Assessing social equity in distance based transit fares using a model of travel behavior
place - north america, place - urban, policy - equity, policy - fares, technology - geographic information systems
Distance based fares, Social equity, Transit, Spatial expansion, Ordinal/continuous model
The goal of this study is to develop and apply a new method for assessing social equity impacts of distance-based public transit fares. Shifting to a distance-based fare structure can disproportionately favor or penalize different subgroups of a population based on variations in settlement patterns, travel needs, and most importantly, transit use. According to federal law, such disparities must be evaluated by the transit agency, but the area-based techniques identified by the Federal Transit Authority for assessing discrimination fail to account for disparities in distances travelled by transit users. This means that transit agencies currently lack guidelines for assessing the social equity impacts of replacing flat fare with distance-based fare structures. Our solution is to incorporate a joint ordinal/continuous model of trip generation and distance travelled into a GIS Decision Support System. The system enables a transit planner to visualize and compare distance travelled and transit-cost maps for different population profiles and fare structures. We apply the method to a case study in the Wasatch Front, Utah, where the Utah Transit Authority is exploring a switch to a distance-based fare structure. The analysis reveals that overall distance-based fares benefit low-income, elderly, and non-white populations. However, the effect is geographically uneven, and may be negative for members of these groups living on the urban fringe.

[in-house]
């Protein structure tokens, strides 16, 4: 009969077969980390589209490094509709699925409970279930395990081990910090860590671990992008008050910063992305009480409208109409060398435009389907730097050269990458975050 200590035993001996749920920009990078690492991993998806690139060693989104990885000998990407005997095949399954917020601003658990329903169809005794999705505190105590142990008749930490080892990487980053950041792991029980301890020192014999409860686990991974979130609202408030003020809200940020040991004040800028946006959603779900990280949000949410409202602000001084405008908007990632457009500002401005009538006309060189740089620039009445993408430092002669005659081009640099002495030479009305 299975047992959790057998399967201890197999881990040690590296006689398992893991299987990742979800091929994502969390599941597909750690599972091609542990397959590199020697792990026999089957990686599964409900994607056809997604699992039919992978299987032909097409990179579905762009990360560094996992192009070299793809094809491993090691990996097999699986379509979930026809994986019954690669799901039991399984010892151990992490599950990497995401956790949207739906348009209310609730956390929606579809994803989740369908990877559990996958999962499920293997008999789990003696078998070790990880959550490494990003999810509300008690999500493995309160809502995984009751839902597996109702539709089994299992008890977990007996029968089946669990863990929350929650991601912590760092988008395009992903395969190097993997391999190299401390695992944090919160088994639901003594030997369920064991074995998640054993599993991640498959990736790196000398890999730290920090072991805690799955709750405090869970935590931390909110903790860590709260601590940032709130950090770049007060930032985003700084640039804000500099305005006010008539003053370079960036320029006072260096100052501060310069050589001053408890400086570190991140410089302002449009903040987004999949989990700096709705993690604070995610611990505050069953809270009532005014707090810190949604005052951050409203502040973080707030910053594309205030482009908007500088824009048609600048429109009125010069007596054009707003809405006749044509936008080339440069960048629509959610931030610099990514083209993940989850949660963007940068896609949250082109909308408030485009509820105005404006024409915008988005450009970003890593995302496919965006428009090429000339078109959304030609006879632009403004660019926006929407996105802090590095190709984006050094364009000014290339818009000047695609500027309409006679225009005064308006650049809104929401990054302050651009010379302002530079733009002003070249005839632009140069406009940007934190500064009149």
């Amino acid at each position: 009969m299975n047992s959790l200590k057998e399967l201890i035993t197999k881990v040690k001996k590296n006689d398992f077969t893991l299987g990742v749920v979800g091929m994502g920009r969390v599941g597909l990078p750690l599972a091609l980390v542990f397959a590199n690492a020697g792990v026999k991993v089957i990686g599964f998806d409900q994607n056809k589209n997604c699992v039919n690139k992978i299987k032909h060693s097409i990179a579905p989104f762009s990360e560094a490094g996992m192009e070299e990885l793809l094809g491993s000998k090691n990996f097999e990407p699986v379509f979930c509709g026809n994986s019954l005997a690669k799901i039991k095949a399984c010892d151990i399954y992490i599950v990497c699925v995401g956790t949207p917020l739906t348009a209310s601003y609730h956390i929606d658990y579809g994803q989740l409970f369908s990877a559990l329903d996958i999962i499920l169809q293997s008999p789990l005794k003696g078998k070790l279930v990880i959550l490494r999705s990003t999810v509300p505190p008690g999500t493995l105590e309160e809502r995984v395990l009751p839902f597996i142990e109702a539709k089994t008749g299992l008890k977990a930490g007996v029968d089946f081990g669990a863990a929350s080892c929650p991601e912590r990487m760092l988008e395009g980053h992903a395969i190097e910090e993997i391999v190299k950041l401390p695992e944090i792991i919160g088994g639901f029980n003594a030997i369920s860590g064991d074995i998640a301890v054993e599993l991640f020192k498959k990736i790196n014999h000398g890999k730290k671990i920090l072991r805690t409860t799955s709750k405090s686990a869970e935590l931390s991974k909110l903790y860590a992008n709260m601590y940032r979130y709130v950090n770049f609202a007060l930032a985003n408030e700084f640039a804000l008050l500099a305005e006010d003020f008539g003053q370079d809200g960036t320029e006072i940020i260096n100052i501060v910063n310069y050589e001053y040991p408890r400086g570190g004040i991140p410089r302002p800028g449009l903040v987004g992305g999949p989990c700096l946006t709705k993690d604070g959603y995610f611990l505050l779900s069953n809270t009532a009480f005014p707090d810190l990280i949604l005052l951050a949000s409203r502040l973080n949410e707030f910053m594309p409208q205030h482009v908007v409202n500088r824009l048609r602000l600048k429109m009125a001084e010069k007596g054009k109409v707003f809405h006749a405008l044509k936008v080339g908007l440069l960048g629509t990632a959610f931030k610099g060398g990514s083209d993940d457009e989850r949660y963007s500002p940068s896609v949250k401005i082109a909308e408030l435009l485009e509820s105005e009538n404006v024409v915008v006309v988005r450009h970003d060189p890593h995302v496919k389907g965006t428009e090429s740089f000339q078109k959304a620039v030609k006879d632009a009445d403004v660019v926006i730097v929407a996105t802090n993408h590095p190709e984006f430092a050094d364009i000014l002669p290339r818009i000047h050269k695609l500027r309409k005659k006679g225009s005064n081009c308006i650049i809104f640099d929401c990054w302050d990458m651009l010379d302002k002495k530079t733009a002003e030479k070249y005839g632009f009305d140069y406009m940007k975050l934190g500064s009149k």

Permission to publish the abstract has been given by Elsevier, copyright remains with them.
Farber, S., Bartholomew, K., Li, X., Páez, A. & Nurul Habib, K.M. (2014). Assessing social equity in distance based transit fares using a model of travel behavior. Transportation Research Part A: Policy and Practice, Vol. 67, pp. 291–303.